Zinedine Zidane's World Cup experience in 2006 feature more twists and turns than a Hollywood blockbuster, with the French superstar bowing out of the game in the most astonishing fashion.
The legendary playmaker, who had inspired France to their only World Cup success eight years earlier, wasn't even meant to be at the 2006 event after previously calling time on his international career.
However, with Les Bleus struggling to qualify, he was coaxed back to the fold and succeeded in helping Raymond Domenech's troubled team to Germany.
Zidane announced his retirement from Real Madrid towards the end of the Spanish season, and also vowed to hang up his boots altogether at the conclusion of the World Cup. As long as France were standing, however, the old warrior would continue.
They improved significantly after an underwhelming group-stage campaign to down Spain, Brazil and Portugal to reach the final, with Zidane overcoming a slow start to the tournament to burst into life during the knockouts.
He carved open Brazil in the quarterfinal and netted against Spain and Portugal, setting up the prospect of ending his career with a second World Cup winner's medal in Berlin. Now only Italy stood between France and the trophy.
Zizou opened the scoring with a controversial paneka penalty in the seventh minute, but Marco Materazzi equalised in the 19th minute before both sides missed big chances as the game wore on.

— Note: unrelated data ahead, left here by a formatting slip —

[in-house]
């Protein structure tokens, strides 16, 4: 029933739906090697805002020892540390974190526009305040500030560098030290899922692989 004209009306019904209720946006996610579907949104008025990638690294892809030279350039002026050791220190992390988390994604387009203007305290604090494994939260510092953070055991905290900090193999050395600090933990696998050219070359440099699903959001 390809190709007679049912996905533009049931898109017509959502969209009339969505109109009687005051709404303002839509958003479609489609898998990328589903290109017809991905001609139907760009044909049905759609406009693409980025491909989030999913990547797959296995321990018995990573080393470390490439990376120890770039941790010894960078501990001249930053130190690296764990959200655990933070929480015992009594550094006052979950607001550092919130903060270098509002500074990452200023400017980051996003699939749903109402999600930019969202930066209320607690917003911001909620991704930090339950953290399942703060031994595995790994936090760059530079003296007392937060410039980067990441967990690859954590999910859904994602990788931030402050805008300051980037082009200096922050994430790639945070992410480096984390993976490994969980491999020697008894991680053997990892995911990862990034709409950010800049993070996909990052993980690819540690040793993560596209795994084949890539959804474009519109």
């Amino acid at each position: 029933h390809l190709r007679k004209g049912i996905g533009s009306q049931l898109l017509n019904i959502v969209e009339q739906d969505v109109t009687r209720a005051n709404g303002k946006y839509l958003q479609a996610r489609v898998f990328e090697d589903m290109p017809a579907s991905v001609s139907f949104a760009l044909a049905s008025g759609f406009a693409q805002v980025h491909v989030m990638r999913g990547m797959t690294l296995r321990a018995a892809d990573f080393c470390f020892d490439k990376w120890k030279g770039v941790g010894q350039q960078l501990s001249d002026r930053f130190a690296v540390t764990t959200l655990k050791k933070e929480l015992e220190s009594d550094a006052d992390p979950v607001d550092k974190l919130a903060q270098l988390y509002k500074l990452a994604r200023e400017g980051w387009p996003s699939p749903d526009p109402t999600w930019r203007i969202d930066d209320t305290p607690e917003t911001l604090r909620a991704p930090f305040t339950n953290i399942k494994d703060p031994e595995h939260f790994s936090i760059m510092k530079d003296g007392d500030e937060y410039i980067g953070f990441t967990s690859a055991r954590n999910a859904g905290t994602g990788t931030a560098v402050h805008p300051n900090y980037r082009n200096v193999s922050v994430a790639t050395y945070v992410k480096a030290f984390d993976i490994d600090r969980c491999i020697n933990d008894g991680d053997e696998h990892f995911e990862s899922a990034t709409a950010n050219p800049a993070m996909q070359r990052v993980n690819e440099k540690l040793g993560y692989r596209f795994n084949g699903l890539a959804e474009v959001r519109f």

In extra-time, Zidane's match - and career - was brought to a premature end when he head-butted Materazzi in the face of verbal abuse from the theatrical Italy defender in an off-the-ball incident.
It was initially missed by the referees, but an eagle-eyed official consulted the umpire to ensure that Zidane received his marching orders for violent conduct.
"I tried not to listen to him but he repeated them several times," Zidane said later. "Sometimes words are harder than blows. When he said it for the third time, I reacted."
Italy would go on to win the title 5-3 on penalties, and the sight of Zidane, walking down the tunnel past the trophy following his moment of madness, will be remembered as arguably the iconic shot from a dramatic and pulsating evening.
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